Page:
Forming a popular front with the Socialist Party in the 1945 elections, he became vice premier of France from 1946 to 1947. During this time, the Communist members of the coalition government supported the French drive to reimpose colonialism on Indochina. (See, George Moss, Vietnam: An American Ordeal, 3rd Edition 1998, Prentice-Hall; ISBN 0-13-897083-1.) They were supported in this regard by Stalin. (ibid.)
By 1947 a combination of the emerging Cold War between the United States and the Soviet Union and growing social conflicts in France, linked to the increasing gap between wages and prices, put the three party union (SFIO, PCF and MRP) under heavy pressure. But the crisis came with the beginnings of the colonial war in Vietnam, with the communist deputies in the Assemblée nationale voting against the communist-participating government. That incident led Premier Paul Ramadier to dismiss his Communist ministers from the government on 7 May 1947. Contrary to a very common legend, the firing of the communist ministers was not linked to U.S. pressure, as a condition for France to benefit from the coming Marshall Plan. But the parallel movements in Italy and Belgium show that Cold War political fences were being built all over Western Europe at that time. The Communists' refusal to continue support for the French colonial reconquest of Vietnam on one hand and a wage-freeze during a period of hyperinflation on the other were the immediate triggers to the dismissal of Thorez and his colleagues from the ruling coalition in May 1947.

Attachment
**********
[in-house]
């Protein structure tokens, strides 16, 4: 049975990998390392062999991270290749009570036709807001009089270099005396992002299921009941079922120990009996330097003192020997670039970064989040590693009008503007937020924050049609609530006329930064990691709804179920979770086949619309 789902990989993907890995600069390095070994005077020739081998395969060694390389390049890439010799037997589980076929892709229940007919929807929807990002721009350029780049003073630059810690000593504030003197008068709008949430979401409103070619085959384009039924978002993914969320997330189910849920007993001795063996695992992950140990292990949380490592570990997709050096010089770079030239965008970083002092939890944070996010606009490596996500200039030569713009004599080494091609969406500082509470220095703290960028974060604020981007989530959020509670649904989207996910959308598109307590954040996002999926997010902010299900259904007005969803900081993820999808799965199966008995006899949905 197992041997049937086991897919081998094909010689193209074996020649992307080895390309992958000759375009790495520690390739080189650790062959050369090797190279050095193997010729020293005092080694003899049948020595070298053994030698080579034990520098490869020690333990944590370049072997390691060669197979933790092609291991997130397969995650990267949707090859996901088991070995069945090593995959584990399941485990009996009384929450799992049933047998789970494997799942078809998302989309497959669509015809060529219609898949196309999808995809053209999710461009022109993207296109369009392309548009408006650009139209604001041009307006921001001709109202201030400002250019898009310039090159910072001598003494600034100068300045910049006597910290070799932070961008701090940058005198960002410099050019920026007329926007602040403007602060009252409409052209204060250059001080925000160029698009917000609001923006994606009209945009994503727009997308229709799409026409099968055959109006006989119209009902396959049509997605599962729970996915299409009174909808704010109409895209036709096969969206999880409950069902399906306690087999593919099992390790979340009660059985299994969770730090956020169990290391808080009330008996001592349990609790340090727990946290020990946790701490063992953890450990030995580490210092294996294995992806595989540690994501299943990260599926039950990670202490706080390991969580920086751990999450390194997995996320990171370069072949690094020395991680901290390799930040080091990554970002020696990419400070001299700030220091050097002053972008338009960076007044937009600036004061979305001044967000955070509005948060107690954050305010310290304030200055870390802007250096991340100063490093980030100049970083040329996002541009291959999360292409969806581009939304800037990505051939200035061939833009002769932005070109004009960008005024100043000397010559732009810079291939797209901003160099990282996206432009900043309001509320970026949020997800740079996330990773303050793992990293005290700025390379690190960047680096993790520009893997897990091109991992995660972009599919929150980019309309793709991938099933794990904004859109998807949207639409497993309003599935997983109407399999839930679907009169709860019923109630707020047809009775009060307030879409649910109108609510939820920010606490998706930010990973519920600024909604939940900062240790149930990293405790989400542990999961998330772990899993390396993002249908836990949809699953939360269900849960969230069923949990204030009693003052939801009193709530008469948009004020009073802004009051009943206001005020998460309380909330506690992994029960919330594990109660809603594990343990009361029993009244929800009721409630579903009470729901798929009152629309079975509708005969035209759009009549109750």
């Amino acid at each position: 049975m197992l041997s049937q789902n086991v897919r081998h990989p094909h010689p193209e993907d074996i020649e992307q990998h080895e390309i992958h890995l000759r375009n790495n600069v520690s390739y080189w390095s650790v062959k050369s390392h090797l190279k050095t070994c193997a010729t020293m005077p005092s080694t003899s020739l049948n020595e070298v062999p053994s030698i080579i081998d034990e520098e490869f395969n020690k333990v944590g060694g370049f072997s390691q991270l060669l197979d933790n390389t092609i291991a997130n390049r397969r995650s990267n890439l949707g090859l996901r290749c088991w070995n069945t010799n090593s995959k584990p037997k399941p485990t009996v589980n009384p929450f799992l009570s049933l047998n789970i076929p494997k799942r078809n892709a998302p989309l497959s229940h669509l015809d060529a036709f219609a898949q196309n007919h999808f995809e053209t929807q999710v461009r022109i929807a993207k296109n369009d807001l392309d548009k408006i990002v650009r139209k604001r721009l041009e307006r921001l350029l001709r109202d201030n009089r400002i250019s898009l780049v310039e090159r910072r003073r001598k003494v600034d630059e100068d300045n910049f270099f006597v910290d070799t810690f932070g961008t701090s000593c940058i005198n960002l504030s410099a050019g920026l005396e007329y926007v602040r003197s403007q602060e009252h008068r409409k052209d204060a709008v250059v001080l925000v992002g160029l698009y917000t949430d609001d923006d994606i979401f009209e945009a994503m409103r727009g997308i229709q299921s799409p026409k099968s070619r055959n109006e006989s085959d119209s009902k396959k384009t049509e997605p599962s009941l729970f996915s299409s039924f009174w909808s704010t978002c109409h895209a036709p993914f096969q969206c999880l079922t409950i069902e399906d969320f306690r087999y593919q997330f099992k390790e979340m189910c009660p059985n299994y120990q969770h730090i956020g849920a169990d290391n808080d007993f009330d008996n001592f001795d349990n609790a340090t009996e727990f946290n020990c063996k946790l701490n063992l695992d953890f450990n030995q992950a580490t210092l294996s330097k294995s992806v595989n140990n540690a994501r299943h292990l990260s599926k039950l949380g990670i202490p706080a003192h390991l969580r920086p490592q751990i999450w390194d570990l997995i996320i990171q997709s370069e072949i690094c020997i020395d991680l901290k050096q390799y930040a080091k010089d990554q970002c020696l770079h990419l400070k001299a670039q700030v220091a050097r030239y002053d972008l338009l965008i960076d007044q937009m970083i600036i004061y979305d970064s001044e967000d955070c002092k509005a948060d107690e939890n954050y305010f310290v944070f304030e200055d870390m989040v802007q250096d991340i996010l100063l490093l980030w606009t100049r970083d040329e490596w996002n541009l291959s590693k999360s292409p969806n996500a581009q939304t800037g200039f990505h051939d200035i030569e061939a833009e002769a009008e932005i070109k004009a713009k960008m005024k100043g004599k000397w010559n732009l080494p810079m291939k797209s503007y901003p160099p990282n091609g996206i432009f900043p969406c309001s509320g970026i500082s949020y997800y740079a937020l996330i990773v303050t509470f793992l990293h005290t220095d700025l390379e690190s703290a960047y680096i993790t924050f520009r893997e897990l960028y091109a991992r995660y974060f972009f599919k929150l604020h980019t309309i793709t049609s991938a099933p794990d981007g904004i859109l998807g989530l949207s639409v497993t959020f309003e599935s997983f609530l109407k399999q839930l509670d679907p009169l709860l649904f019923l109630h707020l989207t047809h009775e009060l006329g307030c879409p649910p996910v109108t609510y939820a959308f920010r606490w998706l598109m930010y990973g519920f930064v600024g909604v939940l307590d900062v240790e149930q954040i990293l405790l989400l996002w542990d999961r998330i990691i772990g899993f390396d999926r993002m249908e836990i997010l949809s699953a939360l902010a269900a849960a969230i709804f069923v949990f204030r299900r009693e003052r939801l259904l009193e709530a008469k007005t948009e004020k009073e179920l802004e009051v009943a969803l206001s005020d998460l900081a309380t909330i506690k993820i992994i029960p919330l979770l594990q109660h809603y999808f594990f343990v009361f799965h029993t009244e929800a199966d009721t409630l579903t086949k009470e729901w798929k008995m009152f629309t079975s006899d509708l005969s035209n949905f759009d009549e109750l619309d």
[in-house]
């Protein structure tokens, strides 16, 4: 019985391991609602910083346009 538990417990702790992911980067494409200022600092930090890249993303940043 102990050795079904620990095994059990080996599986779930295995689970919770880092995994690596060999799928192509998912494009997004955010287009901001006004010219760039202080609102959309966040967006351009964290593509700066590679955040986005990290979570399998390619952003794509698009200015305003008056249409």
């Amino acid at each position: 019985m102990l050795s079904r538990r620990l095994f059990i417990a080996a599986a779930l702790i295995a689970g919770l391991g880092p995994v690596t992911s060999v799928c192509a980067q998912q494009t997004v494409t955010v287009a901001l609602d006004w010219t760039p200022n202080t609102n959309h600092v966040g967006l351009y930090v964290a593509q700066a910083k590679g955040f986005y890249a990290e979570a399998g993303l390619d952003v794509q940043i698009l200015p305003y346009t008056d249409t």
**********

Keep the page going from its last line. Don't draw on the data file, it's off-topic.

Although the Communists under Thorez's leadership continued to enjoy a dedicated popular following, the French political system operated to isolate and marginalize them for the remainder of the regime. Following the Cominform meeting in September 1947, Thorez abandoned its cooperative attitude towards the other political forces, intending to follow the Zhdanov Doctrine. He then proved to be the most Stalinist of all communist leaders in Western Europe, blocking the evolution of his party. That lack of dynamism clearly appeared after de Gaulle came to power again in 1958 upon the founding of the French Fifth Republic: the Communist Party's strength in the Chamber dropped to 10 seats, but Thorez retained his seat.
In 1950, at the height of his popularity among party members, Thorez suffered a stroke and remained in the Soviet Union for medical care until 1953. During his absence, the party was de facto controlled by his ally Jacques Duclos, who expelled Thorez's rival André Marty. Thorez resumed his duties upon returning to France. Although his health deteriorated, Thorez remained party leader, until shortly before his death in 1964 on a Black Sea cruise.
He published Fils du peuple (1937; Son of the People, 1938) and Une politique de grandeur française (1945; "Politics of French Greatness").
The city of Torez in Ukraine is named after him. The Maurice Thorez Moscow Institute of Foreign Languages (Московский институт иностранных языков имени Мориса Тореза) was named in his honor in the Soviet Union.
Read more about this topic: Maurice Thorez
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